2. The Bush administration went to war against Iraq because it wanted to forcibly democratize Iraq. The administration was, in the end, committed to using force to defend the democratization project in Iraq but this myth has the logical sequence out of order. The correct sequence, as Leffler and myriad memoirs and contemporaneous reporting demonstrate, is this: (1) Bush was committed to confronting Iraq because of the changed risk calculus brought about by 9/11, which heightened our sensitivity to the nexus of WMD and terrorism (believing that state sponsors of terrorism who had WMD would be a likely pathway by which terrorist networks like al Qaeda could secure WMD); (2) Bush was also committed not to making the mistake of Desert Storm, namely stopping the war with Hussein still in power and concluded that confronting Hussein must end with either full capitulation by Hussein or regime change through war; (3) given regime change, the best option for the new Iraq was one based on pluralism and representative government rather than a "man on horseback" new dictator to take Hussein's place. To be sure, the Bush administration greatly underestimated the difficulty of the democratization path, but democratization was not the prime motivation -- confronting the WMD threat was. Democratization was the consequence of that prime motivation.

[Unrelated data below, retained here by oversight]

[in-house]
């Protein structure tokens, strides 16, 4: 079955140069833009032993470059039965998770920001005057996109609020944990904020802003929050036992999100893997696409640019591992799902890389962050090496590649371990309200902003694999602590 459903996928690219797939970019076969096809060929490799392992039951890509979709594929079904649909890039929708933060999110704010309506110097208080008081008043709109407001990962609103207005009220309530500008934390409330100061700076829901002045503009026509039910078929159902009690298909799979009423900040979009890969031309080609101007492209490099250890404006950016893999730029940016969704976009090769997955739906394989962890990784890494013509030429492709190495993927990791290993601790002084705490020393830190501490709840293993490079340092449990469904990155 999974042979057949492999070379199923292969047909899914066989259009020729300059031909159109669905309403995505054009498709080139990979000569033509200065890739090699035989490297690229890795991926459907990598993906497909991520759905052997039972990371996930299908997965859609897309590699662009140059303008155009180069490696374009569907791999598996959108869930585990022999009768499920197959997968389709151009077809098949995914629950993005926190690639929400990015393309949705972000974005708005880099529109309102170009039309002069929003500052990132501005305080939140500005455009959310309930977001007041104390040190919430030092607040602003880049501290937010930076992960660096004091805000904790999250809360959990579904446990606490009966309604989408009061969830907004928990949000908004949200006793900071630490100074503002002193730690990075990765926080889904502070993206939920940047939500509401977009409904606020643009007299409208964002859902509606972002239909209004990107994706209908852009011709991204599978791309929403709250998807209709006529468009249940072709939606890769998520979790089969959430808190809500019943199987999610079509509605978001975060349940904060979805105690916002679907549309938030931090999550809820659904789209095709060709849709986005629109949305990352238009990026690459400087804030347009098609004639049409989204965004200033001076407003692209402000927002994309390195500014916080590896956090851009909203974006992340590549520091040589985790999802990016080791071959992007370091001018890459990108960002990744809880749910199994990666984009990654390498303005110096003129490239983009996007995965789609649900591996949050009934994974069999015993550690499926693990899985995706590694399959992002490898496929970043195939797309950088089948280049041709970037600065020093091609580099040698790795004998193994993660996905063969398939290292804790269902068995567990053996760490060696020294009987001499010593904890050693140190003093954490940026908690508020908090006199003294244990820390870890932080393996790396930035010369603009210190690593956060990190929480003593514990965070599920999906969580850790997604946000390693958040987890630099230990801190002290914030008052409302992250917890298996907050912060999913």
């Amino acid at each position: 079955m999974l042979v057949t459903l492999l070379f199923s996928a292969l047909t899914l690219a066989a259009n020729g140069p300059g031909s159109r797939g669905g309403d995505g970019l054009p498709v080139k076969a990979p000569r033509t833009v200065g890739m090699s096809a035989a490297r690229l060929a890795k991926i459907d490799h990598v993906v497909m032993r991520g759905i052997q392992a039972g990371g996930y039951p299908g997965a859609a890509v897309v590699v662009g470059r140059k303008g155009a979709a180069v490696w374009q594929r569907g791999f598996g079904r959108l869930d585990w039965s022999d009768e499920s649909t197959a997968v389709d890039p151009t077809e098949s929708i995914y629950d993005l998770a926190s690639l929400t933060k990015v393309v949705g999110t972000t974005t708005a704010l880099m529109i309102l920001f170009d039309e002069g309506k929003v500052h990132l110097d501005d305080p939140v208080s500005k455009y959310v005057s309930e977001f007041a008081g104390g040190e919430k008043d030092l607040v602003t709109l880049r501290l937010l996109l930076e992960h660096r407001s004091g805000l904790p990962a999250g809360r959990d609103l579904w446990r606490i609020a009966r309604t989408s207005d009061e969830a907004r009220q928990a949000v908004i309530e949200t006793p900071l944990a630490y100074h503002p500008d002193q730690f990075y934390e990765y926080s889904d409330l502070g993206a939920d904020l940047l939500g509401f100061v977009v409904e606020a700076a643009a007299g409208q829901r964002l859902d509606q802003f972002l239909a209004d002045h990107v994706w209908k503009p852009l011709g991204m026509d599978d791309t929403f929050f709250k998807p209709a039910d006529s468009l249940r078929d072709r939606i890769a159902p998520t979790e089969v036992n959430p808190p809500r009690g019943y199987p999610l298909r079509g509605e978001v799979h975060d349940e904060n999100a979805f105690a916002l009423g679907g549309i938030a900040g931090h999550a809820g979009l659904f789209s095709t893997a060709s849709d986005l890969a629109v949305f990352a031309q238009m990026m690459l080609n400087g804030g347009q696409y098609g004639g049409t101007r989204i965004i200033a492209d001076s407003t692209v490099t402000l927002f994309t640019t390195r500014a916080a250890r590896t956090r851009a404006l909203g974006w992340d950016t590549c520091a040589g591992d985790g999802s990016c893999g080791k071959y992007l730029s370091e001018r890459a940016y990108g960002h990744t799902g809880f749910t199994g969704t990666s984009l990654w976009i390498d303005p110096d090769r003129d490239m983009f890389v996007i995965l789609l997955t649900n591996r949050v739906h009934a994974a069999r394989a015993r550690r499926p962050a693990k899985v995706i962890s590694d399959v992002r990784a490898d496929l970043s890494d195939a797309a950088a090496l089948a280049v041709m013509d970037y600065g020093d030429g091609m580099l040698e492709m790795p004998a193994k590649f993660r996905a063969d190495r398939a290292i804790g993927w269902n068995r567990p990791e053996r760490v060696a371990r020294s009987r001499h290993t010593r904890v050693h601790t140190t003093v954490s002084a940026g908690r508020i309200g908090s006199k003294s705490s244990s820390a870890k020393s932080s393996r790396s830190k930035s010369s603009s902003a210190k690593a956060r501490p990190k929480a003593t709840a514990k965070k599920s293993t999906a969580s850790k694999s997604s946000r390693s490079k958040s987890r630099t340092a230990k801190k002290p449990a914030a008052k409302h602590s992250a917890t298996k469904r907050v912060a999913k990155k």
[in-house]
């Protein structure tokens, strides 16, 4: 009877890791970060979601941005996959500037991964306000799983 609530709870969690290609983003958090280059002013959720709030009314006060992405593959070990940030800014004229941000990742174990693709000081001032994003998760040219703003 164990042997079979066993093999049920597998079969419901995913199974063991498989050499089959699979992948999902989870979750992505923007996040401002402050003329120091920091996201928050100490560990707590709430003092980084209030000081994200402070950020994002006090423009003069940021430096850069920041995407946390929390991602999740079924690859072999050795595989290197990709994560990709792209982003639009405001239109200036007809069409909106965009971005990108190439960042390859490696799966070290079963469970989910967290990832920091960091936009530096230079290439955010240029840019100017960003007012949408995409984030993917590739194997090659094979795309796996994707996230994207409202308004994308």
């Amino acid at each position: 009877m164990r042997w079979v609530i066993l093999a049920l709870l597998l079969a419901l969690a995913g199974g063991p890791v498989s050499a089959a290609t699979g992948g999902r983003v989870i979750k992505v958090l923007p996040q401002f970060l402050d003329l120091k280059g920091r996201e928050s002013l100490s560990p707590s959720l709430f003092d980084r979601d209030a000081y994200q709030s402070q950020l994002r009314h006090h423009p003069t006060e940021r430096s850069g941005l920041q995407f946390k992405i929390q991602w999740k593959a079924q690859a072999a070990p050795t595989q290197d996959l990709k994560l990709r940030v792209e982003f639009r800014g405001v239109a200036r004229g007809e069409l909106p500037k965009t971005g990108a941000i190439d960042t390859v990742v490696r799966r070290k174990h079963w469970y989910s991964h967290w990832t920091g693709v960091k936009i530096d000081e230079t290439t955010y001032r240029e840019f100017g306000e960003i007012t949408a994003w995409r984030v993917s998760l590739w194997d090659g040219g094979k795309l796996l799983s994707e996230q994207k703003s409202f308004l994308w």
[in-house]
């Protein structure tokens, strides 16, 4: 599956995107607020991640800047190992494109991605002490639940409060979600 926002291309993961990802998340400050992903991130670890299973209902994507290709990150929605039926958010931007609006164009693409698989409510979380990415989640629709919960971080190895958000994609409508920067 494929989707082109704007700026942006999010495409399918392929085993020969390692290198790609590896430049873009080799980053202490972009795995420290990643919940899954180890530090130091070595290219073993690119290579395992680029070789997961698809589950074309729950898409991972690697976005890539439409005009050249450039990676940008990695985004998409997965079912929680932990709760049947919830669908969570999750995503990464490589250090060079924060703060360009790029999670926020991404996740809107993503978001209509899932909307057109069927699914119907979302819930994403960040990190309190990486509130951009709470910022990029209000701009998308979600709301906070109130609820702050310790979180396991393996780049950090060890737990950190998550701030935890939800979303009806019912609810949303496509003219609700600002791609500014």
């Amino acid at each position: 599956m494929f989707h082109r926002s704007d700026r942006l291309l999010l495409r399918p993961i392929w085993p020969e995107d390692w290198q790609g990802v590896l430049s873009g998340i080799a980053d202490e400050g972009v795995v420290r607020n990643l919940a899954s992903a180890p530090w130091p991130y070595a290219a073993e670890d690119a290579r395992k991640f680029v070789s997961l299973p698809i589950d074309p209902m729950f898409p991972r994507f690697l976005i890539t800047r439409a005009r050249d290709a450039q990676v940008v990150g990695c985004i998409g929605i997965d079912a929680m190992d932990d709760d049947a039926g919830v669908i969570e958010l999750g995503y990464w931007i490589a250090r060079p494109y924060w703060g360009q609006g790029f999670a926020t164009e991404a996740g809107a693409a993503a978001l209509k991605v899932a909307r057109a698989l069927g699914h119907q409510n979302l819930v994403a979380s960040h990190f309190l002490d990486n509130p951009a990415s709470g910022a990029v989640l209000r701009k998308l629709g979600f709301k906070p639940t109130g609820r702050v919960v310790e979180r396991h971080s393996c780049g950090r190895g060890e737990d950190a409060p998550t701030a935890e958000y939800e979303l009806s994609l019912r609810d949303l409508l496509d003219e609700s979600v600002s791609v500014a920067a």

3. The "real" motivation behind the Iraq war was the desire to steal Iraqi oil, or boost Halliburton profits, or divert domestic attention from the Enron scandal, or pay off the Israel lobby, or exact revenge on Hussein for his assassination attempt on President George H. W. Bush. These conspiracy theories are ubiquitous on the far left (and right) fringes, and some of them were endorsed by mainstream figures such as President Obama himself. All of them seem impervious to argument, evidence, and reason. The absence of evidence is taken as proof of the strength of the conspiracy. Contrary evidence -- eg., that Israel was more concerned about the threat from Iran than the threat from Iraq -- is dismissed. Mel Leffler's lecture on Iraq is a bracing tonic of reason that rebuts many of these nutty charges, but I suppose true believers will never be convinced.